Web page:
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    Move More, Gain Less Weight With Age

    High Activity Levels Over Time Reduce Weight Gain With Age, Study Finds
    WebMD Health News
    Reviewed by Louise Chang, MD

    Dec. 14, 2010 -- Keep moving as a young adult and you will likely lessen the dreaded middle-age spread, according to a new study that focused on physical activity and weight gain over time.

    Young adults who maintained a high level of physical activity gained less weight in middle age, found researcher Arlene Hankinson, MD, an instructor of preventive medicine at Northwestern University Feinberg School of Medicine in Chicago.

    ''Activity has an effect, but it doesn't completely eliminate age-related weight gain," she tells WebMD.

    But it does help, she finds, and the benefit appears greater for women, though she is not sure why.

    Highly active women gained 13 pounds less over 20 years than women with low activity levels, while highly active men gained 6 pounds less than the men with low activity levels.

    The study is published in the Journal of the American Medical Association.

    While some who hope activity can wipe out age-related weight gain may see the results as discouraging, Hankinson disagrees. "I think it's extremely optimistic news," she says. "It's showing how beneficial activity is in reducing weight gain with age."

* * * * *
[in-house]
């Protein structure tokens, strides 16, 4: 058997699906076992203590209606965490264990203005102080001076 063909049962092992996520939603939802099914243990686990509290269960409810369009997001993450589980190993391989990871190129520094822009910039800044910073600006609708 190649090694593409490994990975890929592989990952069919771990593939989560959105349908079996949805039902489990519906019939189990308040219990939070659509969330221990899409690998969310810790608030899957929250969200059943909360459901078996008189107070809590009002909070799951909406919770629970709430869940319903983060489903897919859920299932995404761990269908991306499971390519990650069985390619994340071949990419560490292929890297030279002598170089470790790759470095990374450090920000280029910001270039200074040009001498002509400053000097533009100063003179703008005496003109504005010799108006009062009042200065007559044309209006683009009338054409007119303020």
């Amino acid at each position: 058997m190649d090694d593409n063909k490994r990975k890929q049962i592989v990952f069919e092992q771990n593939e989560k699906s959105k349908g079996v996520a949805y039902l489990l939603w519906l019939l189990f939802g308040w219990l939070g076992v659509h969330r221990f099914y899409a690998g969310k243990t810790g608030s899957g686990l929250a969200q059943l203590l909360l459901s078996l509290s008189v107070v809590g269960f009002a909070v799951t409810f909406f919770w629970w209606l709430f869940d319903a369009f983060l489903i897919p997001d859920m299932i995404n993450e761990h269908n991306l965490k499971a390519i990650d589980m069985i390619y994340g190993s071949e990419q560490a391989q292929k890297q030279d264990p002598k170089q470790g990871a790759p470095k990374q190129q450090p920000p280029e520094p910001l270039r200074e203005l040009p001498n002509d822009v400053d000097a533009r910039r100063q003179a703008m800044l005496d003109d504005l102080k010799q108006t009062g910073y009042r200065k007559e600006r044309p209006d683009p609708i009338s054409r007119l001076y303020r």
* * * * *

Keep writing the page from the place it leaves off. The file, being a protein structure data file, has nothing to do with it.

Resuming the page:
Physical Activity and Weight Gain: The Study

    Hankinson evaluated 3,554 participants in the CARDIA study, an ongoing study that now has 20 years of follow up.

    Participants were ages 18 to 30 at the start of the study. They answered questions about activity at follow-up exams done after two, five, seven, 10, 15, and 20 years.

    Hankinson evaluated weight, body mass index (BMI), and waist circumference. She took into account such factors as age, alcohol use, and calorie intake.

    She looked at the differences in activity levels in two ways: by comparing those in the top level of activity with those in the lowest level and by evaluating those who got 150 minutes or more of moderate to vigorous intensity activity a week. (The 150 minutes of moderate activity is recommended by the U.S. Department of Health and Human Services.)

    When she compared the high activity group with the low? "Women who had low activity gained 33 pounds over the 20 years while women who had high activity gained 20 pounds over the 20 years," she says.

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